African Startup 'The Women's Bakery' to Enter India
This Rwandan co-operative business might very well be the next to enter India with a little help from Dr Reddy’s Foundation and EFI Hub.
EFI Hub, a newly formed mentoring and accelerator program for startups across Africa and India has expanded the portfolio of businesses to be mentored. Anu Shah, cofounder and CEO of EFI Hub says the latest addition is ‘The Women’s Bakery’; a co-operative bakery operating in Rwanda in the east of Africa. While scale may not be massive, impact will be profound. The business is expected to change the landscape of the bakery sector in Rwanda, and is currently providing 110 women from rural Rwanda with their own bread and butter. According to Anu Shah, EFI Hub is in conversation with Dr. Reddy’s Foundation (a non-profit partner of Dr. Reddy's Laboratories) and an IIM institute to expand The Women’s Bakery all the way to India.
Anu further said, “EFI Hub will be working on mentoring The Women’s Bakery and will be helping the business with its market entry and growth strategy for the Indian market.”
The Women’s Bakery is based in Rwanda, an African nation with a sparse population of 12 million tightly packed into one of the smallest countries by geography on the continent’s mainland. The Rwandan market is incredibly receptive to baked carbohydrates; bread consumption is very high in the country. It is yet another point on the plate to capitalize for The Women’s Bakery aiming to produce goods that are of high quality and value at an affordable cost, as locals consume low quality, dry, tasteless bread owing to high expensive ingredients.
This startup from Rwanda isn’t your typical tech startup, but it is revolutionary and is making sweeping changes in the local economy of a country recovering from a horrendous period of genocide in 1994. Its business model is deeply entrenched in training, coaching and mentoring local women to bake high quality bread.
It might not make a big dent in your universe, but in a country fighting malnutrition from low crop yields and lack of safe drinking water, especially in its ruralities, the fact that this business is at the very least aiming to procure high quality flour rich in protein for baking with the baking done on-site with a small shop next to the baking center to sell fresh products, is a big, big deal.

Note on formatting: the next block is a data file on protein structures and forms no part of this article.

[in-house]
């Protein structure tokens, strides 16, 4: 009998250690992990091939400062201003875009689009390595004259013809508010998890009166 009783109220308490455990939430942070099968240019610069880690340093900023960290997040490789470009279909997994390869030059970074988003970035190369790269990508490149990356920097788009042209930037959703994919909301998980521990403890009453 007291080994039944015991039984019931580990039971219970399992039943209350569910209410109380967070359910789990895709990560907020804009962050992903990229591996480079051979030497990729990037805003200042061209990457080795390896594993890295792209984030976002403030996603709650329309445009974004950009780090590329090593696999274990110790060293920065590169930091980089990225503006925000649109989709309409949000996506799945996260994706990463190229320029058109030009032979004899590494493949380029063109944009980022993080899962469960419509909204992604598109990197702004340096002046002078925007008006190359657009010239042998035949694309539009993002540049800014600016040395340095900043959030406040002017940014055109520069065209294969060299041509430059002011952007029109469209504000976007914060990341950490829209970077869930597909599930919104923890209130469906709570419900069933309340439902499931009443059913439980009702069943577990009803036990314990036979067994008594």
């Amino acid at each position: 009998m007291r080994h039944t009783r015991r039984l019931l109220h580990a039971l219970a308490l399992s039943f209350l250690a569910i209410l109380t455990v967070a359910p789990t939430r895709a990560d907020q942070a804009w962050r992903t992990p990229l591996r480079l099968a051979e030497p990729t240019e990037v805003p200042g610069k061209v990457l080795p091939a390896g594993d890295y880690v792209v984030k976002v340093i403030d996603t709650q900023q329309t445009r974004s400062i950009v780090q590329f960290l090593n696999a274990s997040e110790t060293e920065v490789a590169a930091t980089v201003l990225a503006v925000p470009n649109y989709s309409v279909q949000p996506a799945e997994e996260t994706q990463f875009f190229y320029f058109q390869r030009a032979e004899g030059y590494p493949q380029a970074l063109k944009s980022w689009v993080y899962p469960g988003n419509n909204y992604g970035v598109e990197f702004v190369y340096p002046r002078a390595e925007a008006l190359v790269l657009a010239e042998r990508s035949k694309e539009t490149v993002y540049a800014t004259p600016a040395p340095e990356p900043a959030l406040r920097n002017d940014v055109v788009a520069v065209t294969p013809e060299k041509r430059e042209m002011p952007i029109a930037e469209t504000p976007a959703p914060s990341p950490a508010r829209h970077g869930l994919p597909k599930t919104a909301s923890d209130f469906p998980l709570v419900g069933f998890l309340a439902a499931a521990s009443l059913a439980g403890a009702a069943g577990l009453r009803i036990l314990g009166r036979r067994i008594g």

The bread is predictably, sold to local consumers as a B2C baked good. Unpredictably, the bread, rich in protein, is supplied to 300 schools in Rwanda. As a result, more than 10,000 children from 300 schools are being provided soft, nutritious bread as part of their free meal.
Anu Shah who is the proud mentor of this still-baking-in-the-oven startup writes,”110 women are working in four sites in Rwanda. One in Kigali (Rwanda’s capital) and the rest is all in Rural Rwanda. These women are illiterate. They cannot count, read or write. The Women’s Bakery educates them and provides them basic education on how to read and write in addition to providing gainful employment.”
Anu wants to help this African business prosper in her homeland. She explained that as part of their Indian expansion plan, Dr. Reddy’s Foundation has been approached for assistance in having the The Women’s Bakery conduct centralized training programs in 32 villages in India. The program would be to train women to bake and create a livelihood for themselves.
Anu continued, “An IIM institute [she did not disclose which one] has shown interest in the model and has presented the model as a business challenge to their students. Six students signed up for the business challenge. Unfortunately, the timing was bad as it was the student's break and they could not meet together to work together. However, The Women’s Bakery is trying to accommodate their schedule to take this further.”
Never to be deterred, EFI Hub and Anu are working to raise capital from the Akshay Patra Foundation, a non-profit organisation running school lunch programmes across India. The plan is to subsequently train their staff on baking flowing which the baked products could then be supplied to government schools in India. All of this is happening while aiming to have this rural Rwandan baking startup enter the market as an independent business and empower women in Rural India.
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